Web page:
How to test webhooks locally with Rails 6 & ngrok

 

Webhooks are HTTP requests sent from an external service which ping your application at a pre-defined URL, usually with some data in tow. You then use this data in your application as needed. More often than not they are POST requests. They are a mainstay of the modern web.

Webhooks are often used to keep data in sync. For example, a payment service such a Stripe sends out webhooks whenever an event happens; a new subscriber, a failed payment, etc. You then 'catch' this webhook, and use the data Stripe sends with the request to update your application.

As with so many things in modern web app development, Rails makes receiving webhooks a breeze. That said, building webhook-based functionality locally can be challenging. There are two main sticking points:

  • Webhooks come from external services, and you're working on a local machine with a variable IP address
  • Testing webhooks through controllers can quickly become bloated

Without further ado, let's dive in. Note that this guide assumes you're using Rails 6 and RSpec.

Install ngrok for local webhook testing

First challenge – webhooks are sent from external services, whereas development environments are on a local machine without a fixed address. Pushing code to a staging server for testing is an option, but it's a very slow process. Thankfully, there's a better way. Enter, ngrok.

Ngrok allows you to create a 'tunnel URL' to your local machine. This tunnel gives access a given port on your local machine from anywhere on the internet. It's ideal for working with webhooks.

The free version of ngrok gives random subdomains every time you start up. This means you'll need to change your webhook testing URLs every time you start ngrok. With the $5 / month plan you can set a custom subdomain, which bypasses this problem entirely. IMHO that's money well spent.

Once you've installed ngrok (and optionally set up your subdomain), it's time to fire 'er up:

$ ~/ngrok http -hostname=YOUR_HOSTNAME.eu.ngrok.io -region=eu 3001

Couple of things to note here. We're running ngrok on port 3001 as our Rails server is running there. If you have a custom ngrok domain, specify it with the -hostname flag. Finally, you have to specify a -region flag if you're outside the US.

If you don't have a custom domain, just remove the -hostname and -region and you'll get a temporary URL:

$ ~/ngrok http 3001

And with that, you're up and running. You also get a nifty dashboard to inspect incoming webhook requests at localhost:4040:

notion image

Add your ngrok host to Rails

Starting in Rails 6, you must give your ngrok tunnel URL permission to access your development environment. Add the following to your development.rb file (remember you must restart your server after editing development.rb for changes to take effect).

# config/environments/development.rb
Rails.application.configure do
	# ...
  config.hosts << 'YOUR_HOSTNAME.ngrok.io'
	# ...
end

Create your webhook route

As mentioned at the top, webhooks are almost always POST requests. We'll create a very simple route to handle an incoming webhook in our routes.rb file:

# config/routes.rb
Rails.application.routes.draw do

	# ...
  resources :webhooks, only: :create

end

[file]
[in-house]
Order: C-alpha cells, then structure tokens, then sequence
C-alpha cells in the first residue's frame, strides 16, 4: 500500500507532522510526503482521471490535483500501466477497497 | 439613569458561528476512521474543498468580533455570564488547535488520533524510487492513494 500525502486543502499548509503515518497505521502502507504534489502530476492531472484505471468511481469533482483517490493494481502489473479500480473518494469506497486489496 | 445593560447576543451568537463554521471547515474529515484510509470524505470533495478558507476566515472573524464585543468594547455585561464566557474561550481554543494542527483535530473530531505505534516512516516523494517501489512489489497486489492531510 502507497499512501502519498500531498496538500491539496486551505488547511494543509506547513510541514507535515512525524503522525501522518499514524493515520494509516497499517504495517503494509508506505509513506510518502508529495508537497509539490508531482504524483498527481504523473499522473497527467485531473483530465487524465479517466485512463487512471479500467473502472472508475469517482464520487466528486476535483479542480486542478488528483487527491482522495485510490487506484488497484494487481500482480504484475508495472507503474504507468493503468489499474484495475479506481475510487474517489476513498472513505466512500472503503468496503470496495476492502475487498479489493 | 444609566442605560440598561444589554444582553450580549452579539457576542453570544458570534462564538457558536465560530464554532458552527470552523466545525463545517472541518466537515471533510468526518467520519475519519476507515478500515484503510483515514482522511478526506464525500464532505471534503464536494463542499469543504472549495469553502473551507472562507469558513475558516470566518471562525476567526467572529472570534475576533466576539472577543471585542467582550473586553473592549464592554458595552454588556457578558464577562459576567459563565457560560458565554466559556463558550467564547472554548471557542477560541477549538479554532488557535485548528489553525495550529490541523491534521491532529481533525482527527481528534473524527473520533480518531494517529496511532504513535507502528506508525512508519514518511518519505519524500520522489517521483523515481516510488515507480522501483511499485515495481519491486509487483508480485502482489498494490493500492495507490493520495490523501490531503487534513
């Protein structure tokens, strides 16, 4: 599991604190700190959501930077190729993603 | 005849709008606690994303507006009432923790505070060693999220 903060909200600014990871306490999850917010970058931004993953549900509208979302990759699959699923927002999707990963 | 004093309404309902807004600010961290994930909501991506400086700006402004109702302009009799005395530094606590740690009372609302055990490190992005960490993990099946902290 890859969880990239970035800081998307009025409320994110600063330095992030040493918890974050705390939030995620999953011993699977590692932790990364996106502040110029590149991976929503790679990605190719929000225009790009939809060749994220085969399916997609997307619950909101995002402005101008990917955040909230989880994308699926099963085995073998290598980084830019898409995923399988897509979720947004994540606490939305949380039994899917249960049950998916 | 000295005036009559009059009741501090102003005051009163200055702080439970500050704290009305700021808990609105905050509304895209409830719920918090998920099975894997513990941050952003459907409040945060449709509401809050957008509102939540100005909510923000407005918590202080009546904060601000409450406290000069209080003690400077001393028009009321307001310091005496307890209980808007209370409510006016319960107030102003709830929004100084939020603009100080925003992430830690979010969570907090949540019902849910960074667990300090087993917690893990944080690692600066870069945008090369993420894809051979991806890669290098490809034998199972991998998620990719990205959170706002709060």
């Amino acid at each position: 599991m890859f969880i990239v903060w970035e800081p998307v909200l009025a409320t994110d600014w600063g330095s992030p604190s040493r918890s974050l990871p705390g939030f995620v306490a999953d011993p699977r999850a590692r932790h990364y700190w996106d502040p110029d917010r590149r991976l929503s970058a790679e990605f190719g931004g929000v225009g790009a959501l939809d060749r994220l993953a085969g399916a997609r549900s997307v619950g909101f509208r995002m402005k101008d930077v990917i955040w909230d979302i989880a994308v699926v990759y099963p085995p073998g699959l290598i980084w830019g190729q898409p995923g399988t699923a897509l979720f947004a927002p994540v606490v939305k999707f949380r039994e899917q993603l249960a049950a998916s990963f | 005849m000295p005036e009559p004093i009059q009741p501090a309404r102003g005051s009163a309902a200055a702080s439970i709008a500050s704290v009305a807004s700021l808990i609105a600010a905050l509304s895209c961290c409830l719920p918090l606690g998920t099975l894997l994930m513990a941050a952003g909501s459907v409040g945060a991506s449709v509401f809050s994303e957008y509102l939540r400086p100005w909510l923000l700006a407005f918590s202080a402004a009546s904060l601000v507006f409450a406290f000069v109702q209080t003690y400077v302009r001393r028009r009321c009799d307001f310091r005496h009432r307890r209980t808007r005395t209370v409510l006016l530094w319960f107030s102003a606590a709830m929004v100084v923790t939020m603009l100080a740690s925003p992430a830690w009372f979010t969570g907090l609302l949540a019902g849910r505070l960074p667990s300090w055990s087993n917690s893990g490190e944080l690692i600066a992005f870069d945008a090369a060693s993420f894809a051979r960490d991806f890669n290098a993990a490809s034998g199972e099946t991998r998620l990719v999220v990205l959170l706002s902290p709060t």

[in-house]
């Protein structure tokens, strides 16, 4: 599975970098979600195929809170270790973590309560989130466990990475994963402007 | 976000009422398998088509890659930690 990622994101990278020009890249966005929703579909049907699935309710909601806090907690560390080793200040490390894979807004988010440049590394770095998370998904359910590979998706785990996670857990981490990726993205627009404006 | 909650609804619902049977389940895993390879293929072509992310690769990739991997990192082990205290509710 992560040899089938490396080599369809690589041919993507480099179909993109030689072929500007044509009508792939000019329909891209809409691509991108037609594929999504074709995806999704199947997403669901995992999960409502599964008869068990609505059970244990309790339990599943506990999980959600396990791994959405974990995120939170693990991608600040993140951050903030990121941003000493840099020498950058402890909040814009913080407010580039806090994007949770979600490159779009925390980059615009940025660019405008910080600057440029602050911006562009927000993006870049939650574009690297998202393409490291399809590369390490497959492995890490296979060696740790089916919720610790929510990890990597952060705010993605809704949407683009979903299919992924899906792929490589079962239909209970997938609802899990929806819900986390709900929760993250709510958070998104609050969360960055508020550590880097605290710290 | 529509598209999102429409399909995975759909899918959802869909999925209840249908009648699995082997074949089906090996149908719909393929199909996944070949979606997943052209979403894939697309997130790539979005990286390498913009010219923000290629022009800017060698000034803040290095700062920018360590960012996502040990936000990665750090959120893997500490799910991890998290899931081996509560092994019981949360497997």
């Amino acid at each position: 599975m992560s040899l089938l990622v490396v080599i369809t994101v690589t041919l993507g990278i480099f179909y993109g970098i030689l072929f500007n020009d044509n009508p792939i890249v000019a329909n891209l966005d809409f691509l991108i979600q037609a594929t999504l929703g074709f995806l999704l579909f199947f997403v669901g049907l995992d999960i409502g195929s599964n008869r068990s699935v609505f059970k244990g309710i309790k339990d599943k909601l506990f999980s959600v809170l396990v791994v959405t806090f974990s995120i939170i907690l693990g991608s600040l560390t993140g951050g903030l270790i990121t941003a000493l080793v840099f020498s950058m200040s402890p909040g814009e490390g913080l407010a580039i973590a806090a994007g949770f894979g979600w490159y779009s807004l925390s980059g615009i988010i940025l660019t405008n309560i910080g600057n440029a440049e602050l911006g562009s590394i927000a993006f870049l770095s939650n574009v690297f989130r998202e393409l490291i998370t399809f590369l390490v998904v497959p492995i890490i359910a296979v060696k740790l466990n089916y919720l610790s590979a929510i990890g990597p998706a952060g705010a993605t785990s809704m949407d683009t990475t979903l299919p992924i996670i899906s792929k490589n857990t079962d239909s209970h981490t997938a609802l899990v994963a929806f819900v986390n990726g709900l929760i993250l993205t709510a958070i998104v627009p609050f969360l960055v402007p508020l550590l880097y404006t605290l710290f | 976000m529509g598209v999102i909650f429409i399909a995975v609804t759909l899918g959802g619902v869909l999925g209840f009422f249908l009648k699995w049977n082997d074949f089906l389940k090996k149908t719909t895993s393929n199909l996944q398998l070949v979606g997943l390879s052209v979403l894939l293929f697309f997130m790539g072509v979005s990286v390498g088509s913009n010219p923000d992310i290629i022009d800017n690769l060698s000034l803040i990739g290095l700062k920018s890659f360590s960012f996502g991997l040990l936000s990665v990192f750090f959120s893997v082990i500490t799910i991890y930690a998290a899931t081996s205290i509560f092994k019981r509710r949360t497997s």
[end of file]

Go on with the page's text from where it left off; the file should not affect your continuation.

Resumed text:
This gives us a POST localhost:3001/webhooks route, but thanks to ngrok we can also access that route through our custom tunnel URL, POST https://YOUR_HOSTNAME.ngrok.io/webhooks. Next, let's set up our webhooks controller:

# app/controllers/webhooks_controller.rb
class WebhooksController < ApplicationController

  skip_before_action :verify_authenticity_token

  # POST /webhooks
	def create
  end

end

We skip token authenticity verification to allow our webhook request through, as Rails will automatically block any incoming HTTP POST requests out of box.

Extract webhook logic into service objects

Test-driven development is a thing of beauty. But testing webhook functionality through controllers can quickly become bloated. Nobody wants a fat controller.

The solution is to extract webhook parsing into service objects (a.k.a. plain old ruby objects / POROs), then test the service objects.

Here's the skeleton of a basic webhook parsing spec/service. In a nutshell, it will parse a JSON payload, then perform a different action depending on the event type:

# app/services/webhook_parsing_service.rb
class WebhookParsingService

	attr_reader :errors

  def initialize(payload)
		@payload = payload
		@errors = []
	end

	def success?
		@errors.empty?
	end

	def call
    parse_json_payload
    filter_events if success?
    self
  end

  private

  def parse_json_payload
    @json = JSON.parse(@payload)
  rescue JSON::ParserError => e
    @errors << e.message
  end

  def filter_events
    if @json['type'] == 'some.event'
		  # ...
    elsif @json['type'] == 'other.event'
      # ...
    end
  end

end
 
# spec/services/webhook_parsing_service.rb
require 'rails_helper'

describe WebhookParsingService do

  context 'When an invalid object is provided' do
    it 'fails' do
      expect(WebhookParsingService.new('').call.success?).to be_falsy
    end
  end

  context 'When an valid JSON object is provided' do
    before do
      @service = WebhookParsingService.new(YOUR_JSON_STRING).call
    end

    it 'succeeds' do
      expect(@service.success?).to be_truthy
    end

		# ...

  end
end

Local webhooks FTW

Webhooks help you connect your application to a world of external services. Rails and ngrok help you build test-driven webhook functionality on your local machine. And seriously, go for the custom ngrok domain. It won't change your life, but it will make it that little bit easier.

 
James Chambers
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